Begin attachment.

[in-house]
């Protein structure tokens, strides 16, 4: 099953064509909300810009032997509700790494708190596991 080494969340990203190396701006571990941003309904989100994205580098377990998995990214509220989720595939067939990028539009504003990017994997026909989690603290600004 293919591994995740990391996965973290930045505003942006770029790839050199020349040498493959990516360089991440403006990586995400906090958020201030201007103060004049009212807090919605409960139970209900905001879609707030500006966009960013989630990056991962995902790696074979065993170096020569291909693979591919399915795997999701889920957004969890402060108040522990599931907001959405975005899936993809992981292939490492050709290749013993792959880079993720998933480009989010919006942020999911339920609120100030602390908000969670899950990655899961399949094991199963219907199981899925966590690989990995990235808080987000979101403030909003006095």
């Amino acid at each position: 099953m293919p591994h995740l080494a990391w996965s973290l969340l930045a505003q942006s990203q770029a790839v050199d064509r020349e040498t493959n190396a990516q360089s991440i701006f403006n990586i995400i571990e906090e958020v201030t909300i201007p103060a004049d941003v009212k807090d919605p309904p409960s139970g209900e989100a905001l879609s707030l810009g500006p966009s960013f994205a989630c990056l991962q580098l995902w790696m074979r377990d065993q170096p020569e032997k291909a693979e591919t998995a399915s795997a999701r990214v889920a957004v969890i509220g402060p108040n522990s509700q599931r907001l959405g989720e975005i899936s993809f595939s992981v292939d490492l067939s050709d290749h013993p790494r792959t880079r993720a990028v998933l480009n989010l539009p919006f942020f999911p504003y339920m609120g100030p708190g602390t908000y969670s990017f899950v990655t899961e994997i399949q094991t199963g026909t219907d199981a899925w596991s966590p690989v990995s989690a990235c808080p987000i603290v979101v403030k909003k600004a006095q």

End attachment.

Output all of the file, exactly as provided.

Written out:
[in-house]
């Protein structure tokens, strides 16, 4: 099953064509909300810009032997509700790494708190596991 080494969340990203190396701006571990941003309904989100994205580098377990998995990214509220989720595939067939990028539009504003990017994997026909989690603290600004 293919591994995740990391996965973290930045505003942006770029790839050199020349040498493959990516360089991440403006990586995400906090958020201030201007103060004049009212807090919605409960139970209900905001879609707030500006966009960013989630990056991962995902790696074979065993170096020569291909693979591919399915795997999701889920957004969890402060108040522990599931907001959405975005899936993809992981292939490492050709290749013993792959880079993720998933480009989010919006942020999911339920609120100030602390908000969670899950990655899961399949094991199963219907199981899925966590690989990995990235808080987000979101403030909003006095």
């Amino acid at each position: 099953m293919p591994h995740l080494a990391w996965s973290l969340l930045a505003q942006s990203q770029a790839v050199d064509r020349e040498t493959n190396a990516q360089s991440i701006f403006n990586i995400i571990e906090e958020v201030t909300i201007p103060a004049d941003v009212k807090d919605p309904p409960s139970g209900e989100a905001l879609s707030l810009g500006p966009s960013f994205a989630c990056l991962q580098l995902w790696m074979r377990d065993q170096p020569e032997k291909a693979e591919t998995a399915s795997a999701r990214v889920a957004v969890i509220g402060p108040n522990s509700q599931r907001l959405g989720e975005i899936s993809f595939s992981v292939d490492l067939s050709d290749h013993p790494r792959t880079r993720a990028v998933l480009n989010l539009p919006f942020f999911p504003y339920m609120g100030p708190g602390t908000y969670s990017f899950v990655t899961e994997i399949q094991t199963g026909t219907d199981a899925w596991s966590p690989v990995s989690a990235c808080p987000i603290v979101v403030k909003k600004a006095q």